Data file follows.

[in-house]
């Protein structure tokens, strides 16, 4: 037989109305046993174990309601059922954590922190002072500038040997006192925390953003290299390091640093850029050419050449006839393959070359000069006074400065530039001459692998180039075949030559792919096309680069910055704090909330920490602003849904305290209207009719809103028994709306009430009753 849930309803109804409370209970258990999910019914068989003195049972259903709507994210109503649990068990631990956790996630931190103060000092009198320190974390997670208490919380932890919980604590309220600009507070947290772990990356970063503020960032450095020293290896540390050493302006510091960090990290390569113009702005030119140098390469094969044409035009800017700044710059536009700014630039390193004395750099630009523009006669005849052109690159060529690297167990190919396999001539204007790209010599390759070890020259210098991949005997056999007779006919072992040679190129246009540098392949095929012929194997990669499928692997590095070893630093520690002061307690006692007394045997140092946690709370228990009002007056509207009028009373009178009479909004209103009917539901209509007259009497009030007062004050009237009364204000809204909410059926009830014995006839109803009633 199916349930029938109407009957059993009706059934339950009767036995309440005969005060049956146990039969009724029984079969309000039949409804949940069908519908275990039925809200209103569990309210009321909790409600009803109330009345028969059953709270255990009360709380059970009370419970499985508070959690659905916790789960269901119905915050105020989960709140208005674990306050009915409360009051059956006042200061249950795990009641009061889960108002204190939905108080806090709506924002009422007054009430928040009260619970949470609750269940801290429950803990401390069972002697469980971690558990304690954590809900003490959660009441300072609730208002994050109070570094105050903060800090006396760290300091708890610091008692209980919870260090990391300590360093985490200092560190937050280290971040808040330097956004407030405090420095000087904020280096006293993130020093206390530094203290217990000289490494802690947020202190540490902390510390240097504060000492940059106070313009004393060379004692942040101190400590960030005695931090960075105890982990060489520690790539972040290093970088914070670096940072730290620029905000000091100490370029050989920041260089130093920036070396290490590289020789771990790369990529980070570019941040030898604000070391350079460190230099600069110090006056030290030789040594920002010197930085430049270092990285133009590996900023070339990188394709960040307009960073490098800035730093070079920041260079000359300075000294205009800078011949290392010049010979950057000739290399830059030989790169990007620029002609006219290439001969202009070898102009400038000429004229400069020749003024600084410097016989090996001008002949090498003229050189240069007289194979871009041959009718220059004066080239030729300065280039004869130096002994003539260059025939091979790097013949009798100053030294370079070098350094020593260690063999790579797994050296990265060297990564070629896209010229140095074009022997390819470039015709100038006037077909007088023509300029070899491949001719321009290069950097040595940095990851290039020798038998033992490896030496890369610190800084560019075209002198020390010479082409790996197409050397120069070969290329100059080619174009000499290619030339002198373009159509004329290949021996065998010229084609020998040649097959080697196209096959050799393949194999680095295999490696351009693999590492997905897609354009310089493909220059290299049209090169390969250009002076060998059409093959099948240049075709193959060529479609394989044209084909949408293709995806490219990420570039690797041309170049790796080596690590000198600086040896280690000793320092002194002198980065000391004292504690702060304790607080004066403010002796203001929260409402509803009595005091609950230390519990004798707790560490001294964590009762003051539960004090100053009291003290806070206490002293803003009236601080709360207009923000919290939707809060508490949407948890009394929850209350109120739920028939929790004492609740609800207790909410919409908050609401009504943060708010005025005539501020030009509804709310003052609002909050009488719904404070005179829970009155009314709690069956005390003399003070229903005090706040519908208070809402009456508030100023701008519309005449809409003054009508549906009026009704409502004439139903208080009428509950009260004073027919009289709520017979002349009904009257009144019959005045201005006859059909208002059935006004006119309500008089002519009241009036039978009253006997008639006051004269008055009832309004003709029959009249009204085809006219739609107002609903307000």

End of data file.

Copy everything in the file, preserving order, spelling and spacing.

[in-house]
């Protein structure tokens, strides 16, 4: 037989109305046993174990309601059922954590922190002072500038040997006192925390953003290299390091640093850029050419050449006839393959070359000069006074400065530039001459692998180039075949030559792919096309680069910055704090909330920490602003849904305290209207009719809103028994709306009430009753 849930309803109804409370209970258990999910019914068989003195049972259903709507994210109503649990068990631990956790996630931190103060000092009198320190974390997670208490919380932890919980604590309220600009507070947290772990990356970063503020960032450095020293290896540390050493302006510091960090990290390569113009702005030119140098390469094969044409035009800017700044710059536009700014630039390193004395750099630009523009006669005849052109690159060529690297167990190919396999001539204007790209010599390759070890020259210098991949005997056999007779006919072992040679190129246009540098392949095929012929194997990669499928692997590095070893630093520690002061307690006692007394045997140092946690709370228990009002007056509207009028009373009178009479909004209103009917539901209509007259009497009030007062004050009237009364204000809204909410059926009830014995006839109803009633 199916349930029938109407009957059993009706059934339950009767036995309440005969005060049956146990039969009724029984079969309000039949409804949940069908519908275990039925809200209103569990309210009321909790409600009803109330009345028969059953709270255990009360709380059970009370419970499985508070959690659905916790789960269901119905915050105020989960709140208005674990306050009915409360009051059956006042200061249950795990009641009061889960108002204190939905108080806090709506924002009422007054009430928040009260619970949470609750269940801290429950803990401390069972002697469980971690558990304690954590809900003490959660009441300072609730208002994050109070570094105050903060800090006396760290300091708890610091008692209980919870260090990391300590360093985490200092560190937050280290971040808040330097956004407030405090420095000087904020280096006293993130020093206390530094203290217990000289490494802690947020202190540490902390510390240097504060000492940059106070313009004393060379004692942040101190400590960030005695931090960075105890982990060489520690790539972040290093970088914070670096940072730290620029905000000091100490370029050989920041260089130093920036070396290490590289020789771990790369990529980070570019941040030898604000070391350079460190230099600069110090006056030290030789040594920002010197930085430049270092990285133009590996900023070339990188394709960040307009960073490098800035730093070079920041260079000359300075000294205009800078011949290392010049010979950057000739290399830059030989790169990007620029002609006219290439001969202009070898102009400038000429004229400069020749003024600084410097016989090996001008002949090498003229050189240069007289194979871009041959009718220059004066080239030729300065280039004869130096002994003539260059025939091979790097013949009798100053030294370079070098350094020593260690063999790579797994050296990265060297990564070629896209010229140095074009022997390819470039015709100038006037077909007088023509300029070899491949001719321009290069950097040595940095990851290039020798038998033992490896030496890369610190800084560019075209002198020390010479082409790996197409050397120069070969290329100059080619174009000499290619030339002198373009159509004329290949021996065998010229084609020998040649097959080697196209096959050799393949194999680095295999490696351009693999590492997905897609354009310089493909220059290299049209090169390969250009002076060998059409093959099948240049075709193959060529479609394989044209084909949408293709995806490219990420570039690797041309170049790796080596690590000198600086040896280690000793320092002194002198980065000391004292504690702060304790607080004066403010002796203001929260409402509803009595005091609950230390519990004798707790560490001294964590009762003051539960004090100053009291003290806070206490002293803003009236601080709360207009923000919290939707809060508490949407948890009394929850209350109120739920028939929790004492609740609800207790909410919409908050609401009504943060708010005025005539501020030009509804709310003052609002909050009488719904404070005179829970009155009314709690069956005390003399003070229903005090706040519908208070809402009456508030100023701008519309005449809409003054009508549906009026009704409502004439139903208080009428509950009260004073027919009289709520017979002349009904009257009144019959005045201005006859059909208002059935006004006119309500008089002519009241009036039978009253006997008639006051004269008055009832309004003709029959009249009204085809006219739609107002609903307000």